Tag Archives: ghost story

Haunted by Sarah Gailey

Flamingo tongue on a sea fan

This is the VERY LAST short story in the Event Horizon 2017 collection of short stories highlighting authors who are eligible for the 2017 Campbell award for best new writer. Guess I need to find the 2019 version and start reading some newer stories!

Published: March, 2016 in Fireside Quarterly (you can read it for free at that link)

Genre: ghost story

Setting: a random house, present day

Summary: Short version: The origin and end of a haunted house Continue reading

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A Christmas Carol by Charles Dickens

The local library started a book club for teens and tweens that reads a book and then watches the movie. For December, this was the chosen book. I decided to read it to the kids. We also watched the The Muppet Christmas Carol as part of the book club experience.

Subtitle: Being a Ghost Story of Christmas

Published: 1843 (so you can get it for free at Gutenberg.org if you want – that’s how we read it)

Genre: a ghost story

Length: 104 pages

Setting: London, 1840s Continue reading

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The First Confirmed Case of Non-Corporeal Recursion: Patient Anita R. by Benjamin C. Kinney

This is the next short story in the Event Horizon 2017 collection of short stories highlighting authors who are eligible for the 2017 Campbell award for best new writer.

Published: June, 2016 in Strange Horizons (you can read it or listen to it at that link)

Genre: ghost story

Setting: near Chicago, present day, moving thirty years into the future

Summary: Our narrator, Anita, is a ghost stuck in the basement of her house repeating the last argument she had with her husband, Luis, before she died. Whenever she tries to leave and enters sun or moonlight, she vanishes. Anita tries to converse with the people who discover her, but she can only speak in sentences she said near her death. Only one person, Malati, tries to talk to Anita and discover how her ghost form works.

Final thoughts: An interesting story. We see the progression of Anita’s awareness of herself as a ghost and her attempts to communicate. Eventually, she’s able to make a sort of connection with Malati and she decides to help her stay with her girlfriend by proving her existence to the scientific community.

Title comes from: It actually makes more sense once you finish the story. The person referred to in the title is the narrator of the story.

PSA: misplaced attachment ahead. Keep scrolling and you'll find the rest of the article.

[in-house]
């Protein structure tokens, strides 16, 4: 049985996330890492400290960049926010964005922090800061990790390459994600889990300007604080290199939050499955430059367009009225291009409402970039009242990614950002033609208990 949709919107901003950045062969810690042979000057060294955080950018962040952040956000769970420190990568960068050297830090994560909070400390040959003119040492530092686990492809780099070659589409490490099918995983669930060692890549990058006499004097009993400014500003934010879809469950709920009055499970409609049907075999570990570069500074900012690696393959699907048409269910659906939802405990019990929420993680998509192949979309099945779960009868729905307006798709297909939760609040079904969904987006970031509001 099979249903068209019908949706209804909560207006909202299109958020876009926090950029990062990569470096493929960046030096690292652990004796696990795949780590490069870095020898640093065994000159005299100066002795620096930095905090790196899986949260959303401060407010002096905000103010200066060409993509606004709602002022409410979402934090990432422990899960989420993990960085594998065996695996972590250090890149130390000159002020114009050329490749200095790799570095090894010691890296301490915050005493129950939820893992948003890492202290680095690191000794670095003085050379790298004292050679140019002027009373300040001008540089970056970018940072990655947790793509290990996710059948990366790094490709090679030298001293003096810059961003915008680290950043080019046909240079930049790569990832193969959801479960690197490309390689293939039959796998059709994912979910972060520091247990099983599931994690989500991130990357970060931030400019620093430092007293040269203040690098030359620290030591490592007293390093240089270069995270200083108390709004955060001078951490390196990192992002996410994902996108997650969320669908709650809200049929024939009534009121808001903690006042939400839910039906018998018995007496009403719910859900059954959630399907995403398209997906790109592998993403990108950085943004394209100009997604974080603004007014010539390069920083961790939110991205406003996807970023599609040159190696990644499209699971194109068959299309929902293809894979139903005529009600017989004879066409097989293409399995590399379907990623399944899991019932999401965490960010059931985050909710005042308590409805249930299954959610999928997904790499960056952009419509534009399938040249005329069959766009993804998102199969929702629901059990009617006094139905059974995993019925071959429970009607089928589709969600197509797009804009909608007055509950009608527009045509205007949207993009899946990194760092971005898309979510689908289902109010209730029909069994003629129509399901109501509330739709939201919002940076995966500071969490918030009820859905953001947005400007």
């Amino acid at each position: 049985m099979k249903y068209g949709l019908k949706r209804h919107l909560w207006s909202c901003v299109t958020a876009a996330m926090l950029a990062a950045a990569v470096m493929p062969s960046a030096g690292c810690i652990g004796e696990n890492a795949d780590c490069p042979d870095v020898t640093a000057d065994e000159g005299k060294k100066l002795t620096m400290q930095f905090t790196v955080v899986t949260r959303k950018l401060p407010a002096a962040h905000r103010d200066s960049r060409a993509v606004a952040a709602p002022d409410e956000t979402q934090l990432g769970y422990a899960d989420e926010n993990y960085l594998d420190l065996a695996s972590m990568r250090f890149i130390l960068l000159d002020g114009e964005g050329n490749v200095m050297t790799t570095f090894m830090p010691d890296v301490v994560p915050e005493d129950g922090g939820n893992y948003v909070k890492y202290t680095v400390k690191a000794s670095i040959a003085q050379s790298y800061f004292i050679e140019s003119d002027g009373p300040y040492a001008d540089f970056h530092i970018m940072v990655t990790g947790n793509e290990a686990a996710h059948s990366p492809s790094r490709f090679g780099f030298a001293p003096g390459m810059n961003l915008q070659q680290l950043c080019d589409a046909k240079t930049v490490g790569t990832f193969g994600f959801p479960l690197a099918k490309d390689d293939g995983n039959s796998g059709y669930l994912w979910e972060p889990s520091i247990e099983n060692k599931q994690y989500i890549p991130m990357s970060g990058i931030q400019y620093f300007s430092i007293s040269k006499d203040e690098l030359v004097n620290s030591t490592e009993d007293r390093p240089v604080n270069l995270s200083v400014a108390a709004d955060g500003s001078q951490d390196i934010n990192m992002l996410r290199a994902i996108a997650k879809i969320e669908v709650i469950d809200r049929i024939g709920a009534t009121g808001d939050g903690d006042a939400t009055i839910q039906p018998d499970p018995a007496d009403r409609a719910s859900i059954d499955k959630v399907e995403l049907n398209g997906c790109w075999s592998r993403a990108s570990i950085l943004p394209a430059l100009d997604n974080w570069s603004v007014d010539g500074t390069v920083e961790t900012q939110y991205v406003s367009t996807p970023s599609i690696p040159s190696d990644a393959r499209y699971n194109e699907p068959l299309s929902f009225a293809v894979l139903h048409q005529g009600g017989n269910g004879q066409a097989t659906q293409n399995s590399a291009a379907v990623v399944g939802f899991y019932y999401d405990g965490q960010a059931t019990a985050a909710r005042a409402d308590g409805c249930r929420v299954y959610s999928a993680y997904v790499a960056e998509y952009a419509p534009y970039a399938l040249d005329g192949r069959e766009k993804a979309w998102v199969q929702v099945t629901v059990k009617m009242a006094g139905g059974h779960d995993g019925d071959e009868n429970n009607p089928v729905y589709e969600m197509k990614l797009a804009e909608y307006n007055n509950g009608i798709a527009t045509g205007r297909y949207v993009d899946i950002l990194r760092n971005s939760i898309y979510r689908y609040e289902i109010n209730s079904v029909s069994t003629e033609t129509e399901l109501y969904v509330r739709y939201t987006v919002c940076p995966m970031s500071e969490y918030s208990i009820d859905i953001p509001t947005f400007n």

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Ghost Knight by Cornelia Funke

Published: 2012

Genre: middle grade ghost story

Length: 352 pages

Setting: England, present day

Interest: I was looking for a six-hour audiobook for a trip to Toronto. This was available and I thought it had potential since I recognized the author. Continue reading

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La Bamba Boulevard by Bradley Denton

Published: 2013 in Rayguns Over Texas, although apparently it was published before. I just can’t figure out where.

Genre: ghost story

Setting : Hollywood Boulevard, near Buddy Holly’s 75 birthday

Interest: I was provided a copy of the anthology and I’m slowly reviewing all the stories in it.

Summary: Our narrator is in Hollywood for the first time ever to celebrate Buddy Holly’s 75th birthday and the presentation of his star on the Walk of Fame. While he’s wandering down the street, he is accosted by Ritchie Valens, who goads the narrator, as a Texan, to try something new and live his life. The narrator is sure Valens is just a huckster, and blows him off. However, the next day he changes his mind and tries a couple of new things in order to pay off his bet.

Final thoughts: This fits in the “sweet” side of ghost stories. Ritchie Valens is dead, but he maintains he lived more in his short life than the narrator has in his long life, and he challenges the narrator to really live his life. At first it seems as if the narrator will continue in his rut, but eventually he rises to the challenge, trying some new food and drink and actually singing in public.

Title comes from: Ritchie (and the narrator) sang La Bamba on Hollywood Boulevard

If you’re interested in purchasing the book, you can click on the cover image or title to follow an Amazon affiliate link to the book and thanks for supporting my blog!

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Short Stories by Michael Matheson

The Many Lives of the Xun Long